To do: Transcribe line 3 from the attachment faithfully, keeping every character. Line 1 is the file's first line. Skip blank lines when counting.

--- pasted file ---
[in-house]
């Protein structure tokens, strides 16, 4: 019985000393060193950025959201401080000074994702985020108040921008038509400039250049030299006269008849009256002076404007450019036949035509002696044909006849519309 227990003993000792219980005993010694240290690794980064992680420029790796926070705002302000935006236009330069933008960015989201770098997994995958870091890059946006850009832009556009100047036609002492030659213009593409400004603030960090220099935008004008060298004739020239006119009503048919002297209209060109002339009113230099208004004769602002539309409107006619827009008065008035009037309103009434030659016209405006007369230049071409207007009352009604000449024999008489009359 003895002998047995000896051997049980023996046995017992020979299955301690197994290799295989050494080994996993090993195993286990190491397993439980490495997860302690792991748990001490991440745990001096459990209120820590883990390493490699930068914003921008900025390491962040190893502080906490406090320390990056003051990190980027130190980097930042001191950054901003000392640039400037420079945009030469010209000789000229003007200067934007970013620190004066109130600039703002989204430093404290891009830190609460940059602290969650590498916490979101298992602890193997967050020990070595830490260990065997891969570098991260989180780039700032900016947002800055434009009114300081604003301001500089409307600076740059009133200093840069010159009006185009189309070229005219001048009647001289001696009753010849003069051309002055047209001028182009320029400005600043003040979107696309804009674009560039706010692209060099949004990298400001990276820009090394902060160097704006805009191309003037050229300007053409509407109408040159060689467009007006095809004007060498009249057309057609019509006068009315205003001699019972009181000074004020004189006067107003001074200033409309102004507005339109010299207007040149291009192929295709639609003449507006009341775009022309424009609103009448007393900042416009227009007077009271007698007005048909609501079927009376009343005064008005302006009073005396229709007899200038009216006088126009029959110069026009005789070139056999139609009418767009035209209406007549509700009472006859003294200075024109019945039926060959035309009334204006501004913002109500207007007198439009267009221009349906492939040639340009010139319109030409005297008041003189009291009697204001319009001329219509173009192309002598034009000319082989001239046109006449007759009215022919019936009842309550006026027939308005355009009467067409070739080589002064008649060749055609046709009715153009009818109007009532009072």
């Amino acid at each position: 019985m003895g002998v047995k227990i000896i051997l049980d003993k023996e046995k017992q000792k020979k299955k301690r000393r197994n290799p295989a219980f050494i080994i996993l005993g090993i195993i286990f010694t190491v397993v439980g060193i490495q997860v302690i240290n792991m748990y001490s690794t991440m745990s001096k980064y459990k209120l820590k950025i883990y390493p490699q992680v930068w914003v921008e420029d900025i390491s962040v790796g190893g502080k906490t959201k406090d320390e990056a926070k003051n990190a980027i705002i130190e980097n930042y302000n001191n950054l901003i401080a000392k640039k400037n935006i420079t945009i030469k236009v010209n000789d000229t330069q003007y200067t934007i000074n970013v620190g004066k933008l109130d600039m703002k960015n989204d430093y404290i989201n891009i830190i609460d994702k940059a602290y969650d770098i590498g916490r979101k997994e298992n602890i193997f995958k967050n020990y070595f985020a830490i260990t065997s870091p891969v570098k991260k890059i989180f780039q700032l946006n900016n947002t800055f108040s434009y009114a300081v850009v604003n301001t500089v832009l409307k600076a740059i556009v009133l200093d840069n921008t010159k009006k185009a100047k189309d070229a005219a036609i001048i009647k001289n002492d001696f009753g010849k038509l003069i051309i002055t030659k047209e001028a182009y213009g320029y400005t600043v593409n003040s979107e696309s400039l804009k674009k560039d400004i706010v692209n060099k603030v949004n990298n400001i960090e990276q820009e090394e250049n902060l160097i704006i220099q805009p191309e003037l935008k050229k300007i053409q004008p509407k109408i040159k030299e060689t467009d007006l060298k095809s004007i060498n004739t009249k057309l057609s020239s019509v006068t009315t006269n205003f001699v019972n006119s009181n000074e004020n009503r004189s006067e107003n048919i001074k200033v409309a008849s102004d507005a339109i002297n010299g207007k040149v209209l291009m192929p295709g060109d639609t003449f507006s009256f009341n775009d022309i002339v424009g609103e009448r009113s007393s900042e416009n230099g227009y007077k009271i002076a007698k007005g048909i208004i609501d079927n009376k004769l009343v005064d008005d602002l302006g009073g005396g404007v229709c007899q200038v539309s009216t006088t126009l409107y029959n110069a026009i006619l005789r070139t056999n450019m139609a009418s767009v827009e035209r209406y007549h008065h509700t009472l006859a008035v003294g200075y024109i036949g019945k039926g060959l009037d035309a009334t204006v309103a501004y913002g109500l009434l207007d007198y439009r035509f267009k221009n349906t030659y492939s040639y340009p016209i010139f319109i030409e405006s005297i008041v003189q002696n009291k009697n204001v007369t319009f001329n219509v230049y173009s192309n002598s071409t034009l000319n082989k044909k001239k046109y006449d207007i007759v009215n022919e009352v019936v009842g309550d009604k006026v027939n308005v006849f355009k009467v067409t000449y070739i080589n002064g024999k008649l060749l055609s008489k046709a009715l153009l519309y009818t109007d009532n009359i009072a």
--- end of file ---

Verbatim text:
């Amino acid at each position: 019985m003895g002998v047995k227990i000896i051997l049980d003993k023996e046995k017992q000792k020979k299955k301690r000393r197994n290799p295989a219980f050494i080994i996993l005993g090993i195993i286990f010694t190491v397993v439980g060193i490495q997860v302690i240290n792991m748990y001490s690794t991440m745990s001096k980064y459990k209120l820590k950025i883990y390493p490699q992680v930068w914003v921008e420029d900025i390491s962040v790796g190893g502080k906490t959201k406090d320390e990056a926070k003051n990190a980027i705002i130190e980097n930042y302000n001191n950054l901003i401080a000392k640039k400037n935006i420079t945009i030469k236009v010209n000789d000229t330069q003007y200067t934007i000074n970013v620190g004066k933008l109130d600039m703002k960015n989204d430093y404290i989201n891009i830190i609460d994702k940059a602290y969650d770098i590498g916490r979101k997994e298992n602890i193997f995958k967050n020990y070595f985020a830490i260990t065997s870091p891969v570098k991260k890059i989180f780039q700032l946006n900016n947002t800055f108040s434009y009114a300081v850009v604003n301001t500089v832009l409307k600076a740059i556009v009133l200093d840069n921008t010159k009006k185009a100047k189309d070229a005219a036609i001048i009647k001289n002492d001696f009753g010849k038509l003069i051309i002055t030659k047209e001028a182009y213009g320029y400005t600043v593409n003040s979107e696309s400039l804009k674009k560039d400004i706010v692209n060099k603030v949004n990298n400001i960090e990276q820009e090394e250049n902060l160097i704006i220099q805009p191309e003037l935008k050229k300007i053409q004008p509407k109408i040159k030299e060689t467009d007006l060298k095809s004007i060498n004739t009249k057309l057609s020239s019509v006068t009315t006269n205003f001699v019972n006119s009181n000074e004020n009503r004189s006067e107003n048919i001074k200033v409309a008849s102004d507005a339109i002297n010299g207007k040149v209209l291009m192929p295709g060109d639609t003449f507006s009256f009341n775009d022309i002339v424009g609103e009448r009113s007393s900042e416009n230099g227009y007077k009271i002076a007698k007005g048909i208004i609501d079927n009376k004769l009343v005064d008005d602002l302006g009073g005396g404007v229709c007899q200038v539309s009216t006088t126009l409107y029959n110069a026009i006619l005789r070139t056999n450019m139609a009418s767009v827009e035209r209406y007549h008065h509700t009472l006859a008035v003294g200075y024109i036949g019945k039926g060959l009037d035309a009334t204006v309103a501004y913002g109500l009434l207007d007198y439009r035509f267009k221009n349906t030659y492939s040639y340009p016209i010139f319109i030409e405006s005297i008041v003189q002696n009291k009697n204001v007369t319009f001329n219509v230049y173009s192309n002598s071409t034009l000319n082989k044909k001239k046109y006449d207007i007759v009215n022919e009352v019936v009842g309550d009604k006026v027939n308005v006849f355009k009467v067409t000449y070739i080589n002064g024999k008649l060749l055609s008489k046709a009715l153009l519309y009818t109007d009532n009359i009072a």